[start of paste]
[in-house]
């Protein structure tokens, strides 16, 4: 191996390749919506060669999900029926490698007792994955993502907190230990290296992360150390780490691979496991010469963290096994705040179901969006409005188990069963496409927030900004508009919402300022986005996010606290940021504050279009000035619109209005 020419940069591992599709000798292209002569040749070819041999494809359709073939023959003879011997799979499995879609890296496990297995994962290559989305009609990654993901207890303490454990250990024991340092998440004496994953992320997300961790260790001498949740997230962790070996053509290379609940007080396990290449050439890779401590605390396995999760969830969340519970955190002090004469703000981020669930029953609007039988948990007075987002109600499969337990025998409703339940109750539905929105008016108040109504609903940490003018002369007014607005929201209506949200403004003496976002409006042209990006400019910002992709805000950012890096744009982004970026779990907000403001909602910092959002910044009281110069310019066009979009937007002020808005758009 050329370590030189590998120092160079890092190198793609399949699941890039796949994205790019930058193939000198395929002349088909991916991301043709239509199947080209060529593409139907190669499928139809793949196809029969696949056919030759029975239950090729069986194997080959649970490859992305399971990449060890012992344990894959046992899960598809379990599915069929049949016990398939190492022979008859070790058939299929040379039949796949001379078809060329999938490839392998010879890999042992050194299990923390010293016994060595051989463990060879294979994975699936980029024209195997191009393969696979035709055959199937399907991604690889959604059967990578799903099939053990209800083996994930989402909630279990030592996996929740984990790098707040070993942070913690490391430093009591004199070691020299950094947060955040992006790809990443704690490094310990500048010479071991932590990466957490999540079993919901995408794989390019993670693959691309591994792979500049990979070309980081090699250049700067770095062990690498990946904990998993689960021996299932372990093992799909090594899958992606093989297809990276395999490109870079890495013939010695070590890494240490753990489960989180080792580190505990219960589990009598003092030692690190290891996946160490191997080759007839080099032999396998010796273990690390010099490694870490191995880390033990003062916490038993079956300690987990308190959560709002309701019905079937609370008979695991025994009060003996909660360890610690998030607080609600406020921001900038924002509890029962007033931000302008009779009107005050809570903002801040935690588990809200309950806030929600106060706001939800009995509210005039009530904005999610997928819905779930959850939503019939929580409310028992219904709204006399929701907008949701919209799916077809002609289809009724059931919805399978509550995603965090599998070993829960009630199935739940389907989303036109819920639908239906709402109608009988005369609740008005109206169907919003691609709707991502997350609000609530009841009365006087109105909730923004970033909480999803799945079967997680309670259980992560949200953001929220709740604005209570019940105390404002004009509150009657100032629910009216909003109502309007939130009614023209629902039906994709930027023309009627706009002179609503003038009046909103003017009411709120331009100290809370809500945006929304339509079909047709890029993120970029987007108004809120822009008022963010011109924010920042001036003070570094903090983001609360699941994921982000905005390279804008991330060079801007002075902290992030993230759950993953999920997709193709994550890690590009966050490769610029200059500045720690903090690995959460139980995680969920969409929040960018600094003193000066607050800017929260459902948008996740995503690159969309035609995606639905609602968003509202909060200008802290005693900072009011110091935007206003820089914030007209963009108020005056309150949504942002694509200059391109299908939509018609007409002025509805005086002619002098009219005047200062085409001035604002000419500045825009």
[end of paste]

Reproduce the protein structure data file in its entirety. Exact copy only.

[in-house]
């Protein structure tokens, strides 16, 4: 191996390749919506060669999900029926490698007792994955993502907190230990290296992360150390780490691979496991010469963290096994705040179901969006409005188990069963496409927030900004508009919402300022986005996010606290940021504050279009000035619109209005 020419940069591992599709000798292209002569040749070819041999494809359709073939023959003879011997799979499995879609890296496990297995994962290559989305009609990654993901207890303490454990250990024991340092998440004496994953992320997300961790260790001498949740997230962790070996053509290379609940007080396990290449050439890779401590605390396995999760969830969340519970955190002090004469703000981020669930029953609007039988948990007075987002109600499969337990025998409703339940109750539905929105008016108040109504609903940490003018002369007014607005929201209506949200403004003496976002409006042209990006400019910002992709805000950012890096744009982004970026779990907000403001909602910092959002910044009281110069310019066009979009937007002020808005758009 050329370590030189590998120092160079890092190198793609399949699941890039796949994205790019930058193939000198395929002349088909991916991301043709239509199947080209060529593409139907190669499928139809793949196809029969696949056919030759029975239950090729069986194997080959649970490859992305399971990449060890012992344990894959046992899960598809379990599915069929049949016990398939190492022979008859070790058939299929040379039949796949001379078809060329999938490839392998010879890999042992050194299990923390010293016994060595051989463990060879294979994975699936980029024209195997191009393969696979035709055959199937399907991604690889959604059967990578799903099939053990209800083996994930989402909630279990030592996996929740984990790098707040070993942070913690490391430093009591004199070691020299950094947060955040992006790809990443704690490094310990500048010479071991932590990466957490999540079993919901995408794989390019993670693959691309591994792979500049990979070309980081090699250049700067770095062990690498990946904990998993689960021996299932372990093992799909090594899958992606093989297809990276395999490109870079890495013939010695070590890494240490753990489960989180080792580190505990219960589990009598003092030692690190290891996946160490191997080759007839080099032999396998010796273990690390010099490694870490191995880390033990003062916490038993079956300690987990308190959560709002309701019905079937609370008979695991025994009060003996909660360890610690998030607080609600406020921001900038924002509890029962007033931000302008009779009107005050809570903002801040935690588990809200309950806030929600106060706001939800009995509210005039009530904005999610997928819905779930959850939503019939929580409310028992219904709204006399929701907008949701919209799916077809002609289809009724059931919805399978509550995603965090599998070993829960009630199935739940389907989303036109819920639908239906709402109608009988005369609740008005109206169907919003691609709707991502997350609000609530009841009365006087109105909730923004970033909480999803799945079967997680309670259980992560949200953001929220709740604005209570019940105390404002004009509150009657100032629910009216909003109502309007939130009614023209629902039906994709930027023309009627706009002179609503003038009046909103003017009411709120331009100290809370809500945006929304339509079909047709890029993120970029987007108004809120822009008022963010011109924010920042001036003070570094903090983001609360699941994921982000905005390279804008991330060079801007002075902290992030993230759950993953999920997709193709994550890690590009966050490769610029200059500045720690903090690995959460139980995680969920969409929040960018600094003193000066607050800017929260459902948008996740995503690159969309035609995606639905609602968003509202909060200008802290005693900072009011110091935007206003820089914030007209963009108020005056309150949504942002694509200059391109299908939509018609007409002025509805005086002619002098009219005047200062085409001035604002000419500045825009």